“People here don’t seem particularly friendly,” my wife Mardena said. I didn’t really want to hear it, but I couldn’t disagree; I’d been thinking the same thing. It seemed like a lot of people we’d met in Israel—most, admittedly, in travel related services like hotels, hostels, and car rental agencies—were guarded, unsmiling, not exactly models of hospitality.

It reminded me of Yugoslavia in the late 1980s. People there had struck me as downright grim. At the time, I wondered if it might have to do with tensions inside the country. Some of the states that made up Yugoslavia–Serbia, Croatia, Kosovo, and so on—had a history of mutual antagonism, even hostility. It had all ended up boiling over a few years later in the Balkan Wars of the 1990s.

Jerusalem

I wondered if the same sort of thing explained Israel. There was some ill will, I’d read, between the liberal elements of the country and the conservative ones that had grown in influence in recent years. It was encapsulated in the contrast between the relatively secular capital, Tel Aviv, and the more orthodox city of Jerusalem.

The late nineteenth-century Jews who immigrated to the land that later became Israel saw it as a refuge from a perilous world. When Israel eventually declared statehood in 1948, the neighboring Arab countries immediately declared war. In recent decades, hostilities between Israel and Islamic groups based in Gaza and Lebanon have been more or less ongoing. If Israelis felt a bit defensive, it was understandable.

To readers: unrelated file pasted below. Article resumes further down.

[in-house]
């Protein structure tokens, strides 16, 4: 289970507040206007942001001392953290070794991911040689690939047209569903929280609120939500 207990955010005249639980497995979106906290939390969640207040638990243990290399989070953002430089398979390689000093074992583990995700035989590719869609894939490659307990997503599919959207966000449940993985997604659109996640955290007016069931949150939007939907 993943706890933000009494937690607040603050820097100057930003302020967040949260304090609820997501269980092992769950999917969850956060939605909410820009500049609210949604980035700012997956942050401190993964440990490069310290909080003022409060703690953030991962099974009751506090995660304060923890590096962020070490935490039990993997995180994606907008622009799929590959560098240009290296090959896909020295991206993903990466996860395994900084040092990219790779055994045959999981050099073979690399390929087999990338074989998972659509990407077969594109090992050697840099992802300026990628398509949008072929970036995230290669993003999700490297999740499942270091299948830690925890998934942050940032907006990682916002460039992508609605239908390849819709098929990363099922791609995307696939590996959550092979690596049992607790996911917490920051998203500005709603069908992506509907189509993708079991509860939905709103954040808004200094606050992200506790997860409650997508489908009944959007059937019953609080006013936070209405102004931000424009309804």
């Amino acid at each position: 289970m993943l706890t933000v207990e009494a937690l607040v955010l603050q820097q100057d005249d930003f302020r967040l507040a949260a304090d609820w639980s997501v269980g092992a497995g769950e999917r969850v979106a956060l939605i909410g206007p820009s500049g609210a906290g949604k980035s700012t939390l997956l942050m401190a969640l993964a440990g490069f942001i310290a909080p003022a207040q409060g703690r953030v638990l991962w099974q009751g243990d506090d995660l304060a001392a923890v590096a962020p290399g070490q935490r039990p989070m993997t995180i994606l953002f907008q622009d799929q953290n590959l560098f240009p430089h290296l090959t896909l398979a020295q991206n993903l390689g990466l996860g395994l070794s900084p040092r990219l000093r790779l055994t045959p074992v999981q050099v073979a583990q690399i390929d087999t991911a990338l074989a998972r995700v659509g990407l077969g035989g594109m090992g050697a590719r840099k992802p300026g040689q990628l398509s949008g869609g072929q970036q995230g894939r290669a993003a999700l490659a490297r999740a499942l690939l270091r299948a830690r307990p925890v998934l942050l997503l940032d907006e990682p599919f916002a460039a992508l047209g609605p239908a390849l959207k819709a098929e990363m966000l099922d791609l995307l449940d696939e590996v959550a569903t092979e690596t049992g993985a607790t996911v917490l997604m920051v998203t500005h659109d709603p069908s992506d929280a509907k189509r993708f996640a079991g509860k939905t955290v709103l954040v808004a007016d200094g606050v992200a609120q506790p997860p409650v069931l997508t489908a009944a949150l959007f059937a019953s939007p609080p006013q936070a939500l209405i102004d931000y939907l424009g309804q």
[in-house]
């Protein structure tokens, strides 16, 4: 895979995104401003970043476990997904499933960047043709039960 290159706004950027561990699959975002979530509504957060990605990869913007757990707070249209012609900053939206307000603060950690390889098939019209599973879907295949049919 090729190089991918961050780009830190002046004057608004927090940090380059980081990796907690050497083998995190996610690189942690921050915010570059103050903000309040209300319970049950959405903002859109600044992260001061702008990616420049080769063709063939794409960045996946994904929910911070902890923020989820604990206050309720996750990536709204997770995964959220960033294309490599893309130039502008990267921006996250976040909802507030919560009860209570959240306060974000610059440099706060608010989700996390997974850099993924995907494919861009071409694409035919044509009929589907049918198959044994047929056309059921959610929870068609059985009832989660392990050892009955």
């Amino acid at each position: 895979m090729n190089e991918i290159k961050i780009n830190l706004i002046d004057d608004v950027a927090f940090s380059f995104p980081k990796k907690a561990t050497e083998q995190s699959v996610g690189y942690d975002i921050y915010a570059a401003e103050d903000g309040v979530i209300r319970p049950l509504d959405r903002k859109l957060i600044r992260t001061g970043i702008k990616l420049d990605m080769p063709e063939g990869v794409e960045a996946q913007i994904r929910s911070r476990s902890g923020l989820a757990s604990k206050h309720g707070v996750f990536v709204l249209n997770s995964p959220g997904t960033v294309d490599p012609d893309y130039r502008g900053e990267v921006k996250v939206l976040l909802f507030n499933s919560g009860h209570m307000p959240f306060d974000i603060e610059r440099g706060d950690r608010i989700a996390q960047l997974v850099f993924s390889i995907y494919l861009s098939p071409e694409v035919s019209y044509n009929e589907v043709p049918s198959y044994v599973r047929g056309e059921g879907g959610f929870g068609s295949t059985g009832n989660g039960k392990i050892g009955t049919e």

In Jerusalem, a city that bordered the Palestinian West Bank, there were obvious tensions. Young Israeli men and women, not much more than boys and girls really, in army fatigues and combat boots, some with weapons, were a common sight throughout the city. On the Temple Mount, with sites sacred to both Muslims and Jews, we watched angry Muslim women chase off an orthodox Jewish man who had apparently violated their space. In Jerusalem’s Old City, blue and white Israeli flags flew from apartments in the Muslim Quarter, as if staking out a claim.

One heartening incident stood out, but almost like an anomaly. When Mardena and I walked out of a Jerusalem bakery one morning, pastries in hand, a teenage Israeli girl ran out to us on the sidewalk and with the biggest smile I ever remember seeing handed me a ten-shekel note I’d dropped inside. People do good deeds all the time, of course, but I’ve never seen anyone so happy to do one.

The Falafel Boys Change Our Visit

Mardena and I had spent a few nights in Jerusalem while crossing back and forth between Jordan, the West Bank, and far corners of Israel. One evening we walked from our Jerusalem hostel to a tiny cafe, the Falafel and Shwarma King, a few blocks away for a quick dinner. Inside, several customers stood waiting for their orders. People were getting served quickly and there were a couple of empty tables along the cobblestone pedestrian street outside, so we decided to wait.
Techno music played quietly in the background. Four or five guys (the Falafel Boys), probably their early twenties, were working behind the counter. When it was our turn, I ordered a falafel on pita and Mardena a shwarma on pita. A chunky young man assembled my falafel from aluminum bins full of pickles, tomatoes, red cabbage, and tahini sauce sunk into the countertop. He could apparently tell we were out of towners. “This is Jerusalem falafel,” he said proudly as he piled on the ingredients. We paid for our sandwiches and took them outside.